Through the stories of everyday citizens resisting the status quo, the new documentary from filmmaker and journalist, Sinéad O'Shea confronts Ireland's recent history of brutality against children and women ranging from corporal punishment to state-sanctioned mother and baby homes.
Pray for Our Sinners
With Pray for Our Sinners, filmmaker Sinéad O’Shea returns to her hometown of Navan, north of Dublin, to dig into a recent past that remains shrouded in secrecy. O’Shea possesses an extraordinary skill for getting people to open up about difficult subjects, which she demonstrated in her previous film, A Mother Brings Her Son to Be Shot, about paramilitary violence in Northern Ireland. With compassion and persistence, she gets her neighbours to open up about the brutal treatment of young women who got pregnant out of wedlock and were separated from their families to be placed in the so-called mother and baby homes. Her inquiry shines a light on the commanding role of the Catholic Church in every aspect of society in the Republic of Ireland.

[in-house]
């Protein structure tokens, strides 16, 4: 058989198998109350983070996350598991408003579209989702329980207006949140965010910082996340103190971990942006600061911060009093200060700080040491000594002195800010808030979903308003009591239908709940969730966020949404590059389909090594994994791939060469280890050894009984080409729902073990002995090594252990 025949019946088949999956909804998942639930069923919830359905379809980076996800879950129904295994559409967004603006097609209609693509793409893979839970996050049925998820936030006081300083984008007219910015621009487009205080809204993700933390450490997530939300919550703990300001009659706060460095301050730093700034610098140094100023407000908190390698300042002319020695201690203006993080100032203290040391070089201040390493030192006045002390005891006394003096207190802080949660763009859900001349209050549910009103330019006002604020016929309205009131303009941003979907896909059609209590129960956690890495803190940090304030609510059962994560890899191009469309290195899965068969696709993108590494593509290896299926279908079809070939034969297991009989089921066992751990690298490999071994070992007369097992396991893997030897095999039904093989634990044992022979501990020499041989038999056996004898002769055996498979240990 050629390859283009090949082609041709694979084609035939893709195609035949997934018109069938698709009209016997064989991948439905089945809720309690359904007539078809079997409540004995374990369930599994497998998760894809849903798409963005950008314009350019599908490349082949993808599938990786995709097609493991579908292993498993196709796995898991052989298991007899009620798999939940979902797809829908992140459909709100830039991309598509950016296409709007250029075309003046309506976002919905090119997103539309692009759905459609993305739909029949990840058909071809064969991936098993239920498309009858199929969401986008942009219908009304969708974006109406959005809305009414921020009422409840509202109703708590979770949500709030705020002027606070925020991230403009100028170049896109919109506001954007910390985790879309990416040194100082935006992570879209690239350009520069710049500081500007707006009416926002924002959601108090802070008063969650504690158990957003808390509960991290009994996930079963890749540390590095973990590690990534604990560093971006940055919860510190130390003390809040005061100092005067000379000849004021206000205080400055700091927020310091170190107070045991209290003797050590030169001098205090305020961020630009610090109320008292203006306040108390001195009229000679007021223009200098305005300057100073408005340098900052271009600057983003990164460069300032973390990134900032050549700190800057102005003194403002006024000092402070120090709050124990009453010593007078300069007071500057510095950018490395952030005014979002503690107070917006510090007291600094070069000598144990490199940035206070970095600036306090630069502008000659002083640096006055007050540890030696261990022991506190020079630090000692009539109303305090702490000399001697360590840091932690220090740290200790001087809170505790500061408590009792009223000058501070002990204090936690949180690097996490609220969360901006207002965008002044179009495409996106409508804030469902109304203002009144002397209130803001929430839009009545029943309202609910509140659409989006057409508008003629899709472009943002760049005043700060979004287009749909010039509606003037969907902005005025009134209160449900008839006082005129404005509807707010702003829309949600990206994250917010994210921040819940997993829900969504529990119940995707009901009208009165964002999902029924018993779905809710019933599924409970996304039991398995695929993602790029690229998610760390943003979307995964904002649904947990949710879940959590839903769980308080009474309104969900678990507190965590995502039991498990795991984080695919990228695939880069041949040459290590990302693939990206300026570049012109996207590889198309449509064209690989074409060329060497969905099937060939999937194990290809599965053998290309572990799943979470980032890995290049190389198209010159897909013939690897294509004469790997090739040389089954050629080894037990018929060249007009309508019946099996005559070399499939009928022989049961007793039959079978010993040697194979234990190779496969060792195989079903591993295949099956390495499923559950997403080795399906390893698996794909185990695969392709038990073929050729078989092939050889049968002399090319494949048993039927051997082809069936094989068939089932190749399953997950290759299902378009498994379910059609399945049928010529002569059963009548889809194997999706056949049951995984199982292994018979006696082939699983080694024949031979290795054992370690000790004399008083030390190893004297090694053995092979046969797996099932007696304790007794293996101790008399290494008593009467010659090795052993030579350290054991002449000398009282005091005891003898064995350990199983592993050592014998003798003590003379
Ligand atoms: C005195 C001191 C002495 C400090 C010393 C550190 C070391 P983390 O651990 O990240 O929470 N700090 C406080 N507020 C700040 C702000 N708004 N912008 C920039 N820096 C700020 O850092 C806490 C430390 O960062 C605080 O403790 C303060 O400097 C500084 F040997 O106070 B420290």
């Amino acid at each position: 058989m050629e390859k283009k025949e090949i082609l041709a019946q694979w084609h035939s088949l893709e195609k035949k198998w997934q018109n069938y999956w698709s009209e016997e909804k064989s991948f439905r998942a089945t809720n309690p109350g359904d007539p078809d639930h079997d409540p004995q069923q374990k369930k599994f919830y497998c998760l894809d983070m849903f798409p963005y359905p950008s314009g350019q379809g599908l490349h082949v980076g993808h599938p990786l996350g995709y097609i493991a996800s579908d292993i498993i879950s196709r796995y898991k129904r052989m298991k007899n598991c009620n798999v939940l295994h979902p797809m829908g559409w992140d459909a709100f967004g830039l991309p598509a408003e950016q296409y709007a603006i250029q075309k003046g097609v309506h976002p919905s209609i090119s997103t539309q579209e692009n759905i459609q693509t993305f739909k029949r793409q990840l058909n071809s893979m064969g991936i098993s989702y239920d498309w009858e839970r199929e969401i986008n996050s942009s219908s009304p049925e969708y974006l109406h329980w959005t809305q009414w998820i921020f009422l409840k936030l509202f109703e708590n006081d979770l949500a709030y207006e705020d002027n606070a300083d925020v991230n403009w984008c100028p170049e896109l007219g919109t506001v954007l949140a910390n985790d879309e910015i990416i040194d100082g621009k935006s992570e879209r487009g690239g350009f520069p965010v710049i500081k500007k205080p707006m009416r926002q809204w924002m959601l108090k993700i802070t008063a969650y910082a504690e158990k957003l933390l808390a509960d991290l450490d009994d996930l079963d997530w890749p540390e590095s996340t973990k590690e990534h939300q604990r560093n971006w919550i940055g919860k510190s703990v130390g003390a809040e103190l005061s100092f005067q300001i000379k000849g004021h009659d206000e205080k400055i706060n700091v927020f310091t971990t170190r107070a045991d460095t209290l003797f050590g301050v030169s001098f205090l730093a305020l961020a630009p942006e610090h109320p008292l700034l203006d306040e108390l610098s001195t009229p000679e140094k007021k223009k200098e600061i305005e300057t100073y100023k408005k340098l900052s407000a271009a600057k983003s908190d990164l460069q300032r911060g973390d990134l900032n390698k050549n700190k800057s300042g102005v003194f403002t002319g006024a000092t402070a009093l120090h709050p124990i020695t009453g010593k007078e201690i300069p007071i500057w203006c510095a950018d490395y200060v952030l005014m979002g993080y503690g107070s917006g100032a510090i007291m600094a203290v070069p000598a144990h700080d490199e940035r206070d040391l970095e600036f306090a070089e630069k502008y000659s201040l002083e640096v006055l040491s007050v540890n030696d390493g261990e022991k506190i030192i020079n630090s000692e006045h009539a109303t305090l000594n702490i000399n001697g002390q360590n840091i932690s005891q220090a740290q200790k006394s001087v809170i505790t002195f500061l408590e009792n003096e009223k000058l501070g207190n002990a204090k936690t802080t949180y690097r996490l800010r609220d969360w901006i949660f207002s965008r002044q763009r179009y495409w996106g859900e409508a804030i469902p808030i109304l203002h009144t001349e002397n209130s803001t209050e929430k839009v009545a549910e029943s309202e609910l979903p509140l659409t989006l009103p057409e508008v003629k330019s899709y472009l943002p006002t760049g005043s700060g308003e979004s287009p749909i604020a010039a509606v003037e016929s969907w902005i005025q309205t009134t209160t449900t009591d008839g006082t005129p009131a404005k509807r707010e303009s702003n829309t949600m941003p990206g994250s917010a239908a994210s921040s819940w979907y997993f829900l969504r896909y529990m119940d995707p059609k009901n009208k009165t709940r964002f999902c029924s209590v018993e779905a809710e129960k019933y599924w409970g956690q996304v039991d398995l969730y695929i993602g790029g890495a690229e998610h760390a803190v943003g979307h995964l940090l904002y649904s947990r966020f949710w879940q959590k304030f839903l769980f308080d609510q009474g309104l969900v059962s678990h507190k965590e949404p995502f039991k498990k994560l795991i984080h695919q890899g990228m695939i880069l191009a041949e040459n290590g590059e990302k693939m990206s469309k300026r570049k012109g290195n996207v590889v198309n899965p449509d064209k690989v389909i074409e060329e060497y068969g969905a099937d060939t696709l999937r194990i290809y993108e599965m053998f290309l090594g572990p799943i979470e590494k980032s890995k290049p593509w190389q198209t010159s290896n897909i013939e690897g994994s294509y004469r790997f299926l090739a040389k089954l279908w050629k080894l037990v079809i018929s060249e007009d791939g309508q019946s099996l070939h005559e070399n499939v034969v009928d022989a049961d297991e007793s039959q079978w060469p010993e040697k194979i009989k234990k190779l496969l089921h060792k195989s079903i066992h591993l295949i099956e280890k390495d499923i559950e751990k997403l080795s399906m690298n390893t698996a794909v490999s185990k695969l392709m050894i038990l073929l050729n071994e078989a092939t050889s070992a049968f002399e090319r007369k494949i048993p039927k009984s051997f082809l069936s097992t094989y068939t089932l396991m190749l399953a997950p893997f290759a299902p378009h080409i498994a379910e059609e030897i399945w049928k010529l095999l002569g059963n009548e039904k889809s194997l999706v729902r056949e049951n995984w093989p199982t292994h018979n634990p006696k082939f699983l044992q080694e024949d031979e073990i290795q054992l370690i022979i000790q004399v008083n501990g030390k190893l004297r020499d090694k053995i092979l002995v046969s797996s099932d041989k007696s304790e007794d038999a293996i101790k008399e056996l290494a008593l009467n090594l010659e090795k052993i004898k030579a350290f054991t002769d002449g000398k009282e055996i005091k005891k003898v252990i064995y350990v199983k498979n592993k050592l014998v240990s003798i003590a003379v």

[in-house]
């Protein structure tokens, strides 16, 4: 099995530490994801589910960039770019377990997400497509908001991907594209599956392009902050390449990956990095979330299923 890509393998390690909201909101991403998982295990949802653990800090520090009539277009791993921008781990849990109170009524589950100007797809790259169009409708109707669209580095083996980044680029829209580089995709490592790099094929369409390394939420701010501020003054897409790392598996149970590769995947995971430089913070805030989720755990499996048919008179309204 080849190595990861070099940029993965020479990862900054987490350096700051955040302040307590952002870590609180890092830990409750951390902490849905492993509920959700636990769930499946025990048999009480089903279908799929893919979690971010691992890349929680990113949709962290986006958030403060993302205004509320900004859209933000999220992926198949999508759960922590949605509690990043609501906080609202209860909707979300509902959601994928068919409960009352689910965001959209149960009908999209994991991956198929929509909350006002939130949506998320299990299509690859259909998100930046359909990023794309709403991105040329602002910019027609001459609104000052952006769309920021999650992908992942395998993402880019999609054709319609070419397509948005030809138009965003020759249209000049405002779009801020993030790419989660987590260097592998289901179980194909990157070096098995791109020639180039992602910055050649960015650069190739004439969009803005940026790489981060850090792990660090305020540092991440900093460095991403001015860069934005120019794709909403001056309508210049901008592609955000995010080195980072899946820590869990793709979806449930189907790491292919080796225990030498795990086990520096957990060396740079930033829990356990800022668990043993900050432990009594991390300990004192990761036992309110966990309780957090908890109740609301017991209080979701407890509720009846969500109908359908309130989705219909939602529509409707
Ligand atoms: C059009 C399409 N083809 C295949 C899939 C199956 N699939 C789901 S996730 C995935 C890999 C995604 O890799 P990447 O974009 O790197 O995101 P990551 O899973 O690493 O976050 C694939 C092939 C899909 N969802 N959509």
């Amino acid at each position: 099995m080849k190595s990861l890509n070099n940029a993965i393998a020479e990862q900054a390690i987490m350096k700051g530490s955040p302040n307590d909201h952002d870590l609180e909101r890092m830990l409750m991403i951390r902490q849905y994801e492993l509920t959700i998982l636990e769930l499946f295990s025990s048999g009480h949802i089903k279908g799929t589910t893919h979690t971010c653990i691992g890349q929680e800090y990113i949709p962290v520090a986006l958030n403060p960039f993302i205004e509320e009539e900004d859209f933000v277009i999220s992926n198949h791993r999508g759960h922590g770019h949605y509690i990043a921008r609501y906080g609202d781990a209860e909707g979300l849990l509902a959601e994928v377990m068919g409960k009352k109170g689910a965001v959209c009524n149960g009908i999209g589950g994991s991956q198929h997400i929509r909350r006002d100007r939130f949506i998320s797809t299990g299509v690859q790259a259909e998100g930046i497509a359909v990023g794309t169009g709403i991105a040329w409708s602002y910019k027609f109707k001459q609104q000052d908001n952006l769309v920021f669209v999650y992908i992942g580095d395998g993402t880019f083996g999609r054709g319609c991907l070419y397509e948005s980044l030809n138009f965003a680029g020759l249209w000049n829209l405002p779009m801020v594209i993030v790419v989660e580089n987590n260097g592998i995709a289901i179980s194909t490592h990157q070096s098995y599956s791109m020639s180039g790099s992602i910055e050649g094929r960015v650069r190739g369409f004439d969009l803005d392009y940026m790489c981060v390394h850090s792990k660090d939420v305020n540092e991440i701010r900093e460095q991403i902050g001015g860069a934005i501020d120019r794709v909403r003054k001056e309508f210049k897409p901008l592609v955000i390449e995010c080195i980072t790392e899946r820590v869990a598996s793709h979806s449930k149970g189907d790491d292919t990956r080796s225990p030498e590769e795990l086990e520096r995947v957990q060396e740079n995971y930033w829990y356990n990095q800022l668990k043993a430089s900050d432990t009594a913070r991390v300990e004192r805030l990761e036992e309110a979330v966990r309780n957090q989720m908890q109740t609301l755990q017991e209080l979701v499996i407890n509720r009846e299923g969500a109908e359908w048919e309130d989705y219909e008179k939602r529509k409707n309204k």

Before abortion was legalized in Ireland in 2018, women had scant options for an unwanted pregnancy. Those without social connections were treated like a threat to society. Across the country, Catholics put total faith in the church to set moral boundaries, educate their children, and solve family problems. Few dared to push back when pregnant girls were sent into seclusion, when their babies were taken away for adoption, or when schools meted out corporal punishment.
O’Shea chooses to focus on the extraordinary figures in her community who chose to fight the status quo. They include a couple who created family planning services, a woman who refused to give her baby up for adoption, and a nine-year-old boy who dared to speak out against his teachers’ physical abuse. Their stories remind us, in O’Shea’s words, “there is always a way to resist.”